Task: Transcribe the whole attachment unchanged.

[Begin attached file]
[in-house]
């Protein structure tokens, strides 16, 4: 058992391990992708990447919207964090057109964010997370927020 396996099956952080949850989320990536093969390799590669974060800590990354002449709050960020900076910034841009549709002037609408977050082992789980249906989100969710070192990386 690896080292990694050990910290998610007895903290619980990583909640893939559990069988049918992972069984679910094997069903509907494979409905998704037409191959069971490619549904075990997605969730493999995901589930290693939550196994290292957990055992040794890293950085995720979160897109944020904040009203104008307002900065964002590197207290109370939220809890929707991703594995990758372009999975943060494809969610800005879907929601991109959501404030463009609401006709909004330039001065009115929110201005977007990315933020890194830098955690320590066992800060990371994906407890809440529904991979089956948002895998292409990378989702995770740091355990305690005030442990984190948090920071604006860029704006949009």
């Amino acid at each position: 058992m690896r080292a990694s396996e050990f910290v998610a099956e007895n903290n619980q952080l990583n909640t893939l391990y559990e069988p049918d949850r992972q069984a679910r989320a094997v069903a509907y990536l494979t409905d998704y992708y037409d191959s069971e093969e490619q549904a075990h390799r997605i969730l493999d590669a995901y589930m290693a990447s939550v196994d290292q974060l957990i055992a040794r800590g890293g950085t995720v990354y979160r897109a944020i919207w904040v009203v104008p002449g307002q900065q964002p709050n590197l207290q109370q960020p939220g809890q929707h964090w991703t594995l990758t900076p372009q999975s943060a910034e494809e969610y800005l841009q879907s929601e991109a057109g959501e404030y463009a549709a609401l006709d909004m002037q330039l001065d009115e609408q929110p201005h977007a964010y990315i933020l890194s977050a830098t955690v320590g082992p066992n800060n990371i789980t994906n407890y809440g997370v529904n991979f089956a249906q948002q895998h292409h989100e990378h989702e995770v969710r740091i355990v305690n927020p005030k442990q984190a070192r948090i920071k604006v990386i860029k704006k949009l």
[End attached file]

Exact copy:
[in-house]
């Protein structure tokens, strides 16, 4: 058992391990992708990447919207964090057109964010997370927020 396996099956952080949850989320990536093969390799590669974060800590990354002449709050960020900076910034841009549709002037609408977050082992789980249906989100969710070192990386 690896080292990694050990910290998610007895903290619980990583909640893939559990069988049918992972069984679910094997069903509907494979409905998704037409191959069971490619549904075990997605969730493999995901589930290693939550196994290292957990055992040794890293950085995720979160897109944020904040009203104008307002900065964002590197207290109370939220809890929707991703594995990758372009999975943060494809969610800005879907929601991109959501404030463009609401006709909004330039001065009115929110201005977007990315933020890194830098955690320590066992800060990371994906407890809440529904991979089956948002895998292409990378989702995770740091355990305690005030442990984190948090920071604006860029704006949009």
């Amino acid at each position: 058992m690896r080292a990694s396996e050990f910290v998610a099956e007895n903290n619980q952080l990583n909640t893939l391990y559990e069988p049918d949850r992972q069984a679910r989320a094997v069903a509907y990536l494979t409905d998704y992708y037409d191959s069971e093969e490619q549904a075990h390799r997605i969730l493999d590669a995901y589930m290693a990447s939550v196994d290292q974060l957990i055992a040794r800590g890293g950085t995720v990354y979160r897109a944020i919207w904040v009203v104008p002449g307002q900065q964002p709050n590197l207290q109370q960020p939220g809890q929707h964090w991703t594995l990758t900076p372009q999975s943060a910034e494809e969610y800005l841009q879907s929601e991109a057109g959501e404030y463009a549709a609401l006709d909004m002037q330039l001065d009115e609408q929110p201005h977007a964010y990315i933020l890194s977050a830098t955690v320590g082992p066992n800060n990371i789980t994906n407890y809440g997370v529904n991979f089956a249906q948002q895998h292409h989100e990378h989702e995770v969710r740091i355990v305690n927020p005030k442990q984190a070192r948090i920071k604006v990386i860029k704006k949009l």